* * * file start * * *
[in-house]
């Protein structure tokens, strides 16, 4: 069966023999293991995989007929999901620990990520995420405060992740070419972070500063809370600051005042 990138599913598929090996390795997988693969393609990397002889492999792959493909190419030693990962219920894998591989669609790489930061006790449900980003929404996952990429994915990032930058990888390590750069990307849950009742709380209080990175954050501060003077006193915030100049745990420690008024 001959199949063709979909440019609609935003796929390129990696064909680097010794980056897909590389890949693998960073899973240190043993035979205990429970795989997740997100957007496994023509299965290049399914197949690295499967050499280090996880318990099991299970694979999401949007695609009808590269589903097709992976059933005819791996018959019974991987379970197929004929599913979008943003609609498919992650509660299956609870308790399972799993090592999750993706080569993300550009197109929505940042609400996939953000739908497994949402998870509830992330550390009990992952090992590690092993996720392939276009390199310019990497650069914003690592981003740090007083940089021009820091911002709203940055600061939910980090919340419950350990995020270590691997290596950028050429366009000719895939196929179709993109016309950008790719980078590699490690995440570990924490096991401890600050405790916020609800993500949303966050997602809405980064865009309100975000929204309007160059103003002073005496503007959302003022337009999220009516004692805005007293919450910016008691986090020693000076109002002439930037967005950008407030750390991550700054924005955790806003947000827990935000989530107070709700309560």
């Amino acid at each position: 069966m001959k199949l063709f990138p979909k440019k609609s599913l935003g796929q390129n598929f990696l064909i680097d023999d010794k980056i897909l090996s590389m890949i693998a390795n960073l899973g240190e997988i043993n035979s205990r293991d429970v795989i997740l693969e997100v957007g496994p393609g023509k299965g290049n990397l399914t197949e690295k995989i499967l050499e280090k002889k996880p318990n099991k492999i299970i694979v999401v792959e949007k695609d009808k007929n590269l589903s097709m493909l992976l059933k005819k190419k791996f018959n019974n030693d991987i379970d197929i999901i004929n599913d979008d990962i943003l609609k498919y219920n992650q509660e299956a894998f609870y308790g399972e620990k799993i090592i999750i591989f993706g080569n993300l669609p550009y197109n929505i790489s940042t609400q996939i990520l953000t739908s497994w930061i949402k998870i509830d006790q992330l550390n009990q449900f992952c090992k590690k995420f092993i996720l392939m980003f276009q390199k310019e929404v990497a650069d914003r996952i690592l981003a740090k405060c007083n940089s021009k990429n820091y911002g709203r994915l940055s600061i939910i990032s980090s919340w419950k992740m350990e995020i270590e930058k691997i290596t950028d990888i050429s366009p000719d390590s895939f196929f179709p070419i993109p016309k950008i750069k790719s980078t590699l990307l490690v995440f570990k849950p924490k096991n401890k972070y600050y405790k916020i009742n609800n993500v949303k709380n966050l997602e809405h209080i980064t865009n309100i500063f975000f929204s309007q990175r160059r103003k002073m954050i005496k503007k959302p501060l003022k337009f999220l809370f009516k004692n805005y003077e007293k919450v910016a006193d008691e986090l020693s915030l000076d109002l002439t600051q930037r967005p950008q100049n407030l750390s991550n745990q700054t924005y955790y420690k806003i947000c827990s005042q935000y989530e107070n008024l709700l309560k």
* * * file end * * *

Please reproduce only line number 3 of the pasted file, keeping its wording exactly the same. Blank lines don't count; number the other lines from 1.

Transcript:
């Amino acid at each position: 069966m001959k199949l063709f990138p979909k440019k609609s599913l935003g796929q390129n598929f990696l064909i680097d023999d010794k980056i897909l090996s590389m890949i693998a390795n960073l899973g240190e997988i043993n035979s205990r293991d429970v795989i997740l693969e997100v957007g496994p393609g023509k299965g290049n990397l399914t197949e690295k995989i499967l050499e280090k002889k996880p318990n099991k492999i299970i694979v999401v792959e949007k695609d009808k007929n590269l589903s097709m493909l992976l059933k005819k190419k791996f018959n019974n030693d991987i379970d197929i999901i004929n599913d979008d990962i943003l609609k498919y219920n992650q509660e299956a894998f609870y308790g399972e620990k799993i090592i999750i591989f993706g080569n993300l669609p550009y197109n929505i790489s940042t609400q996939i990520l953000t739908s497994w930061i949402k998870i509830d006790q992330l550390n009990q449900f992952c090992k590690k995420f092993i996720l392939m980003f276009q390199k310019e929404v990497a650069d914003r996952i690592l981003a740090k405060c007083n940089s021009k990429n820091y911002g709203r994915l940055s600061i939910i990032s980090s919340w419950k992740m350990e995020i270590e930058k691997i290596t950028d990888i050429s366009p000719d390590s895939f196929f179709p070419i993109p016309k950008i750069k790719s980078t590699l990307l490690v995440f570990k849950p924490k096991n401890k972070y600050y405790k916020i009742n609800n993500v949303k709380n966050l997602e809405h209080i980064t865009n309100i500063f975000f929204s309007q990175r160059r103003k002073m954050i005496k503007k959302p501060l003022k337009f999220l809370f009516k004692n805005y003077e007293k919450v910016a006193d008691e986090l020693s915030l000076d109002l002439t600051q930037r967005p950008q100049n407030l750390s991550n745990q700054t924005y955790y420690k806003i947000c827990s005042q935000y989530e107070n008024l709700l309560k």